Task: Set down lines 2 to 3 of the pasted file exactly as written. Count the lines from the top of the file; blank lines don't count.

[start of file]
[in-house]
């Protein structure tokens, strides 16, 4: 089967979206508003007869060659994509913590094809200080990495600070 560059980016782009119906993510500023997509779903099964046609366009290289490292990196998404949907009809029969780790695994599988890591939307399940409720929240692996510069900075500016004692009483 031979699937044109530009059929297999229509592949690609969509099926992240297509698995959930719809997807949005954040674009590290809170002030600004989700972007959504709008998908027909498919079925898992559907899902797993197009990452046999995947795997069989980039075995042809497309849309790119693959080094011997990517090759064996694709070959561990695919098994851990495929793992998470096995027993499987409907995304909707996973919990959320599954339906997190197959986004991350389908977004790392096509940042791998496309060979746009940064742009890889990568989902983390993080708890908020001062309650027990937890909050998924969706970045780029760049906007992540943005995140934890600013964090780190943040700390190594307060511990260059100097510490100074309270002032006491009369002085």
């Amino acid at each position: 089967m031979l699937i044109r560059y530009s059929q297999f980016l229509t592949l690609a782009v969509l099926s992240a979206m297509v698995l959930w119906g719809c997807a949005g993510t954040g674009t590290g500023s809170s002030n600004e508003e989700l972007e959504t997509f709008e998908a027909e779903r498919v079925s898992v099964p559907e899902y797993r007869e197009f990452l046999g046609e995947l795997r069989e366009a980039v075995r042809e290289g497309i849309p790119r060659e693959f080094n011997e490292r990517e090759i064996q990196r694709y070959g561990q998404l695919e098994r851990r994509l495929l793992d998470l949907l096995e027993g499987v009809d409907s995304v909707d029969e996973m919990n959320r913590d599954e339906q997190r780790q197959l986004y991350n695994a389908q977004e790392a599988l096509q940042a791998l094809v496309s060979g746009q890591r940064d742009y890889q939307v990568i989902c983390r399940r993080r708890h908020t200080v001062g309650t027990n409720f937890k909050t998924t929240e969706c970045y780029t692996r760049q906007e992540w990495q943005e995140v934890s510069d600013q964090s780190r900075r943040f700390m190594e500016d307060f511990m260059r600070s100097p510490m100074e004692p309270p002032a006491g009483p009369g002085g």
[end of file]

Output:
């Protein structure tokens, strides 16, 4: 089967979206508003007869060659994509913590094809200080990495600070 560059980016782009119906993510500023997509779903099964046609366009290289490292990196998404949907009809029969780790695994599988890591939307399940409720929240692996510069900075500016004692009483 031979699937044109530009059929297999229509592949690609969509099926992240297509698995959930719809997807949005954040674009590290809170002030600004989700972007959504709008998908027909498919079925898992559907899902797993197009990452046999995947795997069989980039075995042809497309849309790119693959080094011997990517090759064996694709070959561990695919098994851990495929793992998470096995027993499987409907995304909707996973919990959320599954339906997190197959986004991350389908977004790392096509940042791998496309060979746009940064742009890889990568989902983390993080708890908020001062309650027990937890909050998924969706970045780029760049906007992540943005995140934890600013964090780190943040700390190594307060511990260059100097510490100074309270002032006491009369002085």
């Amino acid at each position: 089967m031979l699937i044109r560059y530009s059929q297999f980016l229509t592949l690609a782009v969509l099926s992240a979206m297509v698995l959930w119906g719809c997807a949005g993510t954040g674009t590290g500023s809170s002030n600004e508003e989700l972007e959504t997509f709008e998908a027909e779903r498919v079925s898992v099964p559907e899902y797993r007869e197009f990452l046999g046609e995947l795997r069989e366009a980039v075995r042809e290289g497309i849309p790119r060659e693959f080094n011997e490292r990517e090759i064996q990196r694709y070959g561990q998404l695919e098994r851990r994509l495929l793992d998470l949907l096995e027993g499987v009809d409907s995304v909707d029969e996973m919990n959320r913590d599954e339906q997190r780790q197959l986004y991350n695994a389908q977004e790392a599988l096509q940042a791998l094809v496309s060979g746009q890591r940064d742009y890889q939307v990568i989902c983390r399940r993080r708890h908020t200080v001062g309650t027990n409720f937890k909050t998924t929240e969706c970045y780029t692996r760049q906007e992540w990495q943005e995140v934890s510069d600013q964090s780190r900075r943040f700390m190594e500016d307060f511990m260059r600070s100097p510490m100074e004692p309270p002032a006491g009483p009369g002085g």